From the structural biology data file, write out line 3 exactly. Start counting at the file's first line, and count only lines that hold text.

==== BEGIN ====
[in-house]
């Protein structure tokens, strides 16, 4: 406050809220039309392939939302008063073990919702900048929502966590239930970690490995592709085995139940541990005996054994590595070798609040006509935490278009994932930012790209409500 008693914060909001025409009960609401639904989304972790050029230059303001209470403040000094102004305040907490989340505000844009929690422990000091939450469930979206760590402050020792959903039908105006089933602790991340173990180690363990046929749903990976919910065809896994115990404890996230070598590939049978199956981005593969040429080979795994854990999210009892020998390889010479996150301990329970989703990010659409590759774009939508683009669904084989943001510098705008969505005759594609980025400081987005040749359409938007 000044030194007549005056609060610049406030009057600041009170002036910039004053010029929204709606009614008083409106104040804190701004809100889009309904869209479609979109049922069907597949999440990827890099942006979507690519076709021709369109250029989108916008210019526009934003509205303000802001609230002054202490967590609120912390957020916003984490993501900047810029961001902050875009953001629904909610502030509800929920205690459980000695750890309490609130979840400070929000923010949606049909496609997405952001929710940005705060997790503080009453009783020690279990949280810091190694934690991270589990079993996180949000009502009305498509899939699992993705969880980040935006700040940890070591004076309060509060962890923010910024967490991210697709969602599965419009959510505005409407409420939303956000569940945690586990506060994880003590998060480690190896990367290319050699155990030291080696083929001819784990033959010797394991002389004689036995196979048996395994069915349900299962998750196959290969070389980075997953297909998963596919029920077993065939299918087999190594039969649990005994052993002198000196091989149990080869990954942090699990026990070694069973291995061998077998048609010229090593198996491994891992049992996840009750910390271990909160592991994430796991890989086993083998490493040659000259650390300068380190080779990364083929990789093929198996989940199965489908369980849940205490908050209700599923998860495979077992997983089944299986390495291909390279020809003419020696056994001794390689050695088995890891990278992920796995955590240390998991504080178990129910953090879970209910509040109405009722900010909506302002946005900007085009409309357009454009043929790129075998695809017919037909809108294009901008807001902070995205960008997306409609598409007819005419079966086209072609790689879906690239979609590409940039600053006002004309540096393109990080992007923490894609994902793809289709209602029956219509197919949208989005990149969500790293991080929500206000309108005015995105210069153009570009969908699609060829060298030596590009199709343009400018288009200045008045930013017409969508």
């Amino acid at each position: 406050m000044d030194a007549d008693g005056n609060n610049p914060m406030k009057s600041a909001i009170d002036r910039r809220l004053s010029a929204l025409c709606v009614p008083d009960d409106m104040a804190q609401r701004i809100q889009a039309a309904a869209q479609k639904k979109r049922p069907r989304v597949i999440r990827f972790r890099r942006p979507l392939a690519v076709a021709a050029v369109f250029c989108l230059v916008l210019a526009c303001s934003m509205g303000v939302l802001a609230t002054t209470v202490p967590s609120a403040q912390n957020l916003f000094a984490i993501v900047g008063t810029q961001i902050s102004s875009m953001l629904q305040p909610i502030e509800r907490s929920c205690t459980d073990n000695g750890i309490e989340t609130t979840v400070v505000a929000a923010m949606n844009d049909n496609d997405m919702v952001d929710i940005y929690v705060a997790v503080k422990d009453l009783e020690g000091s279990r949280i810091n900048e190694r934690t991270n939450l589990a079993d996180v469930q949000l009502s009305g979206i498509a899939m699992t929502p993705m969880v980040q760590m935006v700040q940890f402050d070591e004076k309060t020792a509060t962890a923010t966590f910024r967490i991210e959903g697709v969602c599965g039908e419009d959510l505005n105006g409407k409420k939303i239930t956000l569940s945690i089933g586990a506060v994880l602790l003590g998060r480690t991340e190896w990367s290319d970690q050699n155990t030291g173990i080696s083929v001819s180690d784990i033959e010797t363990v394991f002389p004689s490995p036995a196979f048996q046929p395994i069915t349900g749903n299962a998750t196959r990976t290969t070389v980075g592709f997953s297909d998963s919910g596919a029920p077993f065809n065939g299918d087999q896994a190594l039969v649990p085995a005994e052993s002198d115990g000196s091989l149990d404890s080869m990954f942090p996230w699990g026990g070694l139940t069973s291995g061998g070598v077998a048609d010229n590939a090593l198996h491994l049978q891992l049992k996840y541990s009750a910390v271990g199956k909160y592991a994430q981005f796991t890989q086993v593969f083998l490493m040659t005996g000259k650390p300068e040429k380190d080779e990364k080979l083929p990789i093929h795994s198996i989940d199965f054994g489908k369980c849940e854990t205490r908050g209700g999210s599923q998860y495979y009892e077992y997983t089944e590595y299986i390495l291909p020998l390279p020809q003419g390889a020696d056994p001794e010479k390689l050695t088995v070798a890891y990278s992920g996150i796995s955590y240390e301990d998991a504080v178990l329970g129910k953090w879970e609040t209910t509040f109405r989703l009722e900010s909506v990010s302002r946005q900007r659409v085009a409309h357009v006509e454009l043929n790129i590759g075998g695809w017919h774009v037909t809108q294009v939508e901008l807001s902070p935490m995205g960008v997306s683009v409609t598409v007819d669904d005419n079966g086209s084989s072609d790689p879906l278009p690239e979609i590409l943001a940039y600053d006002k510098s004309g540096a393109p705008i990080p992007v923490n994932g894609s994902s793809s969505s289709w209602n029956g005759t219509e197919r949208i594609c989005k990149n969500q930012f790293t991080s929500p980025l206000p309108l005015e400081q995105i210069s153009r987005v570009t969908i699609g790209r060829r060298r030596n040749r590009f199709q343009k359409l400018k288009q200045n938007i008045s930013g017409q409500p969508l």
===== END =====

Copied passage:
């Amino acid at each position: 406050m000044d030194a007549d008693g005056n609060n610049p914060m406030k009057s600041a909001i009170d002036r910039r809220l004053s010029a929204l025409c709606v009614p008083d009960d409106m104040a804190q609401r701004i809100q889009a039309a309904a869209q479609k639904k979109r049922p069907r989304v597949i999440r990827f972790r890099r942006p979507l392939a690519v076709a021709a050029v369109f250029c989108l230059v916008l210019a526009c303001s934003m509205g303000v939302l802001a609230t002054t209470v202490p967590s609120a403040q912390n957020l916003f000094a984490i993501v900047g008063t810029q961001i902050s102004s875009m953001l629904q305040p909610i502030e509800r907490s929920c205690t459980d073990n000695g750890i309490e989340t609130t979840v400070v505000a929000a923010m949606n844009d049909n496609d997405m919702v952001d929710i940005y929690v705060a997790v503080k422990d009453l009783e020690g000091s279990r949280i810091n900048e190694r934690t991270n939450l589990a079993d996180v469930q949000l009502s009305g979206i498509a899939m699992t929502p993705m969880v980040q760590m935006v700040q940890f402050d070591e004076k309060t020792a509060t962890a923010t966590f910024r967490i991210e959903g697709v969602c599965g039908e419009d959510l505005n105006g409407k409420k939303i239930t956000l569940s945690i089933g586990a506060v994880l602790l003590g998060r480690t991340e190896w990367s290319d970690q050699n155990t030291g173990i080696s083929v001819s180690d784990i033959e010797t363990v394991f002389p004689s490995p036995a196979f048996q046929p395994i069915t349900g749903n299962a998750t196959r990976t290969t070389v980075g592709f997953s297909d998963s919910g596919a029920p077993f065809n065939g299918d087999q896994a190594l039969v649990p085995a005994e052993s002198d115990g000196s091989l149990d404890s080869m990954f942090p996230w699990g026990g070694l139940t069973s291995g061998g070598v077998a048609d010229n590939a090593l198996h491994l049978q891992l049992k996840y541990s009750a910390v271990g199956k909160y592991a994430q981005f796991t890989q086993v593969f083998l490493m040659t005996g000259k650390p300068e040429k380190d080779e990364k080979l083929p990789i093929h795994s198996i989940d199965f054994g489908k369980c849940e854990t205490r908050g209700g999210s599923q998860y495979y009892e077992y997983t089944e590595y299986i390495l291909p020998l390279p020809q003419g390889a020696d056994p001794e010479k390689l050695t088995v070798a890891y990278s992920g996150i796995s955590y240390e301990d998991a504080v178990l329970g129910k953090w879970e609040t209910t509040f109405r989703l009722e900010s909506v990010s302002r946005q900007r659409v085009a409309h357009v006509e454009l043929n790129i590759g075998g695809w017919h774009v037909t809108q294009v939508e901008l807001s902070p935490m995205g960008v997306s683009v409609t598409v007819d669904d005419n079966g086209s084989s072609d790689p879906l278009p690239e979609i590409l943001a940039y600053d006002k510098s004309g540096a393109p705008i990080p992007v923490n994932g894609s994902s793809s969505s289709w209602n029956g005759t219509e197919r949208i594609c989005k990149n969500q930012f790293t991080s929500p980025l206000p309108l005015e400081q995105i210069s153009r987005v570009t969908i699609g790209r060829r060298r030596n040749r590009f199709q343009k359409l400018k288009q200045n938007i008045s930013g017409q409500p969508l």